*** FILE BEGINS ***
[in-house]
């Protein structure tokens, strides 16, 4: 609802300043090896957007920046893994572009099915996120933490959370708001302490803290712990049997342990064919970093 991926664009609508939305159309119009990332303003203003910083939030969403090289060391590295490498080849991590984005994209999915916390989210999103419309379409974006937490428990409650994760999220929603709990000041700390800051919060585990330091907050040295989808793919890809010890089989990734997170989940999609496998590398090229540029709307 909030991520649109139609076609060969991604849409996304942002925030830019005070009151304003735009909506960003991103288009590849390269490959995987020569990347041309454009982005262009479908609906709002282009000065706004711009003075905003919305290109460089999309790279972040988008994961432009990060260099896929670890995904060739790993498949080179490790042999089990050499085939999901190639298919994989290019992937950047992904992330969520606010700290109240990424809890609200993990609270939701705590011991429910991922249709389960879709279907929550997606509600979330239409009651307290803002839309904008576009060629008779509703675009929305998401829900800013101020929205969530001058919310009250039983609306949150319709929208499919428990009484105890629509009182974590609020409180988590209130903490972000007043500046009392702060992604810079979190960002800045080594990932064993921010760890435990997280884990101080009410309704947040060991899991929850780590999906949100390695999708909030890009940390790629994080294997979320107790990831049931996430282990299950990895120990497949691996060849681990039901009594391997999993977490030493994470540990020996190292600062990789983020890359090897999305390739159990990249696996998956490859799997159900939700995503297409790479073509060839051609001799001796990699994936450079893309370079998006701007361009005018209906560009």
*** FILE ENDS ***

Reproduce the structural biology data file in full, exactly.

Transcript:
[in-house]
């Protein structure tokens, strides 16, 4: 609802300043090896957007920046893994572009099915996120933490959370708001302490803290712990049997342990064919970093 991926664009609508939305159309119009990332303003203003910083939030969403090289060391590295490498080849991590984005994209999915916390989210999103419309379409974006937490428990409650994760999220929603709990000041700390800051919060585990330091907050040295989808793919890809010890089989990734997170989940999609496998590398090229540029709307 909030991520649109139609076609060969991604849409996304942002925030830019005070009151304003735009909506960003991103288009590849390269490959995987020569990347041309454009982005262009479908609906709002282009000065706004711009003075905003919305290109460089999309790279972040988008994961432009990060260099896929670890995904060739790993498949080179490790042999089990050499085939999901190639298919994989290019992937950047992904992330969520606010700290109240990424809890609200993990609270939701705590011991429910991922249709389960879709279907929550997606509600979330239409009651307290803002839309904008576009060629008779509703675009929305998401829900800013101020929205969530001058919310009250039983609306949150319709929208499919428990009484105890629509009182974590609020409180988590209130903490972000007043500046009392702060992604810079979190960002800045080594990932064993921010760890435990997280884990101080009410309704947040060991899991929850780590999906949100390695999708909030890009940390790629994080294997979320107790990831049931996430282990299950990895120990497949691996060849681990039901009594391997999993977490030493994470540990020996190292600062990789983020890359090897999305390739159990990249696996998956490859799997159900939700995503297409790479073509060839051609001799001796990699994936450079893309370079998006701007361009005018209906560009």